APPEAL from the Circuit Court of Du Page County; the Hon.
WILLIAM C. ATTEN, Judge, presiding.
MR. JUSTICE GUILD DELIVERED THE OPINION OF THE COURT:
This appeal arises from a quo warrantor action brought against the Village of Bensenville, calling upon it to show by what authority, right or warrant the Village of Bensenville purported to hold and exercise jurisdiction over certain land. Judgment was entered on July 17, 1970, when the trial court struck the Village's answer and amendments thereto and ordered the land disconnected from the Village. No questions are raised on the pleadings.
The parties agree that the issue presented for review is whether the notice and recording requirements of the Illinois Municipal Code, (Ill. Rev. Stat. 1969, ch. 24, par. 7-1-1), pertaining to annexation of territory by a municipality are mandatory statutory requirements.
The case was determined upon a stipulation of facts which are not in dispute. Owners of the territory did sign a preannexation agreement with defendant; a petition for annexation directed to the President and Board of Trustees of the Village was signed and presented; notice of public hearing was published; a public hearing was held; an ordinance of annexation was adopted at a regular meeting of the Trustees; various notices were given, and the ordinance was recorded. The Trustees of the Fire Protection District and of the Public Library District, however, were not notified in writing prior to adoption of the ordinance. It appears the public hearing was had on the proposed annexation on December 12, 1969. Subsequently, on January 2nd, 1970, the Village adopted the ordinance of annexation of the territory in question. Not until January 28, 1970, did the Village notify by registered or certified mail the Trustees of the Public Library District, and not until May 18, 1970, did the Village notify by registered mail the Trustees of the Fire Protection District. These notices obviously demonstrate an intent by the Village to comply with the statutory notice requirement.
It appears to be the position of the Village that since there was advance public notice; that since certain officials of the Fire Department were notified in advance of the action of the Trustees of the Village; that since the Trustees of the Fire Protection District and the Public Library District were finally notified in the manner prescribed in the Statute so far as writing and mailing was concerned, but not so far as time was concerned; and since no complaint was made that anyone was seriously prejudiced; there really was substantial compliance within the protective intent of the statute. The Village urges, therefore, that the decision of the Circuit Court be reversed, with directions that the Village's answer and amendments be reinstated and the State's complaint for quo warrantor be dismissed.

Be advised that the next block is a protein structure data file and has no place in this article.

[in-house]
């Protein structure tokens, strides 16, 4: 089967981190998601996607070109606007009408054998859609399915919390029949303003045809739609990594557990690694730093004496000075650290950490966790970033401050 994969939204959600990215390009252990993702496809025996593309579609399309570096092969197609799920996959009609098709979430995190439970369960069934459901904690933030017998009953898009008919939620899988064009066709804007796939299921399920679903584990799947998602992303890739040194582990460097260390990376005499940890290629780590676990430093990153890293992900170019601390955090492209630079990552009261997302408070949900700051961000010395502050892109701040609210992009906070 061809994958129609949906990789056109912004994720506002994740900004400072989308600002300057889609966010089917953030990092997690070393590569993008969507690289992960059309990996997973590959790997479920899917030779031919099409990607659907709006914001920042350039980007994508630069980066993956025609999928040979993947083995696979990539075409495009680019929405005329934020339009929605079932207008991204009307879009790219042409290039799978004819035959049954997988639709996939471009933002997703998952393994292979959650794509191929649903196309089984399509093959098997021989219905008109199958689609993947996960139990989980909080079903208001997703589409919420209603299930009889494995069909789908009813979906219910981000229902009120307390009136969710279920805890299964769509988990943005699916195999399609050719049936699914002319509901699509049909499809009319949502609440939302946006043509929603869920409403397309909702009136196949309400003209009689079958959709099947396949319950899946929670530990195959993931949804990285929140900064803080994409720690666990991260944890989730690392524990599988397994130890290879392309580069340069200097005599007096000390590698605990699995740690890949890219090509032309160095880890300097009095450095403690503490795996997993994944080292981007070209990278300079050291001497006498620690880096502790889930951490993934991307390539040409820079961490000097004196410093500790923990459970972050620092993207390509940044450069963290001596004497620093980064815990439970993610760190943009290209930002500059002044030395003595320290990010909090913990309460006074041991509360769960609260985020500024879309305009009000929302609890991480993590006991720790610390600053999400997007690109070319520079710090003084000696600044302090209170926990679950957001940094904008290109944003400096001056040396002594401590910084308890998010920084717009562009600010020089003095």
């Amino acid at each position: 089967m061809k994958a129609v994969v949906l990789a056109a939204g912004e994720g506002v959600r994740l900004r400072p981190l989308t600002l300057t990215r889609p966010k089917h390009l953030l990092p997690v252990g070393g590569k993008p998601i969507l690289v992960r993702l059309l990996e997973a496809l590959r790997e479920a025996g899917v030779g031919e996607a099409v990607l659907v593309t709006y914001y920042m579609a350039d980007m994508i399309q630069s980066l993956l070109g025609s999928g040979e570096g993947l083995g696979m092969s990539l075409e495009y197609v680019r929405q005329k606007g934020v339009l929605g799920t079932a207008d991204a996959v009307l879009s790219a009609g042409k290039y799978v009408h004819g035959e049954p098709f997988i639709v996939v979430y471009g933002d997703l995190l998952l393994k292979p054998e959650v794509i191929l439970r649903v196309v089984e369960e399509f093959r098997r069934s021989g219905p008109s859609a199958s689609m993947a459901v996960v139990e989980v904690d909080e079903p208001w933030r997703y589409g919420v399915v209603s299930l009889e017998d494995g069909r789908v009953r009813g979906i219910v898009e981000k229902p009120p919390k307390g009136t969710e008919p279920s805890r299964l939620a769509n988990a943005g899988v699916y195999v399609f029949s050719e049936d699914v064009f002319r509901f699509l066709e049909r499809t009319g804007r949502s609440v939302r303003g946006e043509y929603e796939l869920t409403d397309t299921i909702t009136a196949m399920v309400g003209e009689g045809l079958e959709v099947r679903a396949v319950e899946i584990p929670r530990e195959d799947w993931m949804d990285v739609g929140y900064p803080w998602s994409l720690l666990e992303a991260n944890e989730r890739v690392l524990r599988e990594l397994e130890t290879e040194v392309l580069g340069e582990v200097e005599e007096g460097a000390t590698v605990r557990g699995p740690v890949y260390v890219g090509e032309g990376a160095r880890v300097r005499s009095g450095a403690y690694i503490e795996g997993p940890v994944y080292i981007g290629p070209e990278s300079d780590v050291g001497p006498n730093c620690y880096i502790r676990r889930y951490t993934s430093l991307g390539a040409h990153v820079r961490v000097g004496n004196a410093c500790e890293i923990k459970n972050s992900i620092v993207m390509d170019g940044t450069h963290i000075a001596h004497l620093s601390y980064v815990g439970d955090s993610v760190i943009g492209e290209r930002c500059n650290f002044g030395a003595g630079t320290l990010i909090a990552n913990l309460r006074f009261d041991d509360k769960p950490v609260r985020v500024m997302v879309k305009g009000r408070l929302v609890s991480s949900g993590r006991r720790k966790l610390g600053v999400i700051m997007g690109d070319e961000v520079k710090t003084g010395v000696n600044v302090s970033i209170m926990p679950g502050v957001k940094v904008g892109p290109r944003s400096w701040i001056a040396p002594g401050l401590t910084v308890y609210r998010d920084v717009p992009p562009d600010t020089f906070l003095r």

The statute involved specifically states in pertinent part:
"Any territory which is not within the corporate liimts of any municipality but which is contiguous to a municipality, may be annexed thereto as provided in this Article.
When any land proposed to be annexed is part of any Fire Protection District or of any Public Library District, the Trustees of each District shall be notified in writing by certified or registered mail before any court hearing or other action is taken for annexation. Such notice shall be served 10 days in advance. An affidavit that service of notice has been had as provided by this Section must be filed with the clerk of the court in which such annexation proceedings are pending or will be instituted or, when no court proceedings are involved, with the recorder of deeds for the county where such land is situated. No annexation of such land is effective unless service is had and the affidavit filed as provided in this Section." * * * (Emphasis supplied) Ill. Rev. Stat. (1969), ch. 24, par. 7-1-1.
It is clear that service was not had as provided in the statute. The Village contends the language is not mandatory, but is intended merely to guide the manner in which corporate authorities of an annexing municipality may proceed in order to protect the rights of Fire Protection and Public Library Districts affected by the annexation. The Village further contends that the manner prescribed need not be followed if rights are otherwise protected and no harm proven.
Prior to 1965 the statute in question did not contain the provision requiring the prescribed notification and service on the Trustees of the Fire Protection District and the Public Library District. The statute was amended in 1965 to require service on the Trustees of Fire Protection Districts and in 1969 to require service also on the Trustees of Public Library Districts. It seems rather obvious that in so amending the statute the legislature must have had something in mind, to-wit: that the trustees of the districts be notified in advance of an annexation in the manner provided.
In People v. Graham (1915), 267 Ill. 426 the Supreme Court stated:
"A mandatory provision in a statute is one the omission to follow which renders the proceeding to which it relates illegal and void, while a directory provision is one the observance of which is not necessary to the validity of the proceeding."
In Siedschlag v. May (1936), 363 Ill. 538, 2 N.E.2d 836 the court in construing an election statute, made the following statement:
"No universal rule can be given to distinguish between directory and mandatory provisions. The controlling question in this as in all other rules of construction is, ...